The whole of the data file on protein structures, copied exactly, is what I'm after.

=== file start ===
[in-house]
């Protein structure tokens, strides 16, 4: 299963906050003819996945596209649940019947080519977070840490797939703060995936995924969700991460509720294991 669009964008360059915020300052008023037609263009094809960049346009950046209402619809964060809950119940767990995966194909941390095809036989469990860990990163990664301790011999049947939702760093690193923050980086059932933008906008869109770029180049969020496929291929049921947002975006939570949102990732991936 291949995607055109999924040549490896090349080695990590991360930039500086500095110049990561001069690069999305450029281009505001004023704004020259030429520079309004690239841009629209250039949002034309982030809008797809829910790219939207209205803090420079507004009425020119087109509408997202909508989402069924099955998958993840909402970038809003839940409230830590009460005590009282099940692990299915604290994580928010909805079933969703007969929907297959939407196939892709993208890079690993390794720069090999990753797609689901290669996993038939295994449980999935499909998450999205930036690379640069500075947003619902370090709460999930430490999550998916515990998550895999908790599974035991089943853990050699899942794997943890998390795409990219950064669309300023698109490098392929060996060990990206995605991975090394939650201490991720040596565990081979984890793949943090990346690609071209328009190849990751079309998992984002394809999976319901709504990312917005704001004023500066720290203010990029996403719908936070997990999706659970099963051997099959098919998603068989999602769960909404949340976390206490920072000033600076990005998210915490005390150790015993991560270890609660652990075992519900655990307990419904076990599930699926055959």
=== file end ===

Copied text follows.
[in-house]
């Protein structure tokens, strides 16, 4: 299963906050003819996945596209649940019947080519977070840490797939703060995936995924969700991460509720294991 669009964008360059915020300052008023037609263009094809960049346009950046209402619809964060809950119940767990995966194909941390095809036989469990860990990163990664301790011999049947939702760093690193923050980086059932933008906008869109770029180049969020496929291929049921947002975006939570949102990732991936 291949995607055109999924040549490896090349080695990590991360930039500086500095110049990561001069690069999305450029281009505001004023704004020259030429520079309004690239841009629209250039949002034309982030809008797809829910790219939207209205803090420079507004009425020119087109509408997202909508989402069924099955998958993840909402970038809003839940409230830590009460005590009282099940692990299915604290994580928010909805079933969703007969929907297959939407196939892709993208890079690993390794720069090999990753797609689901290669996993038939295994449980999935499909998450999205930036690379640069500075947003619902370090709460999930430490999550998916515990998550895999908790599974035991089943853990050699899942794997943890998390795409990219950064669309300023698109490098392929060996060990990206995605991975090394939650201490991720040596565990081979984890793949943090990346690609071209328009190849990751079309998992984002394809999976319901709504990312917005704001004023500066720290203010990029996403719908936070997990999706659970099963051997099959098919998603068989999602769960909404949340976390206490920072000033600076990005998210915490005390150790015993991560270890609660652990075992519900655990307990419904076990599930699926055959």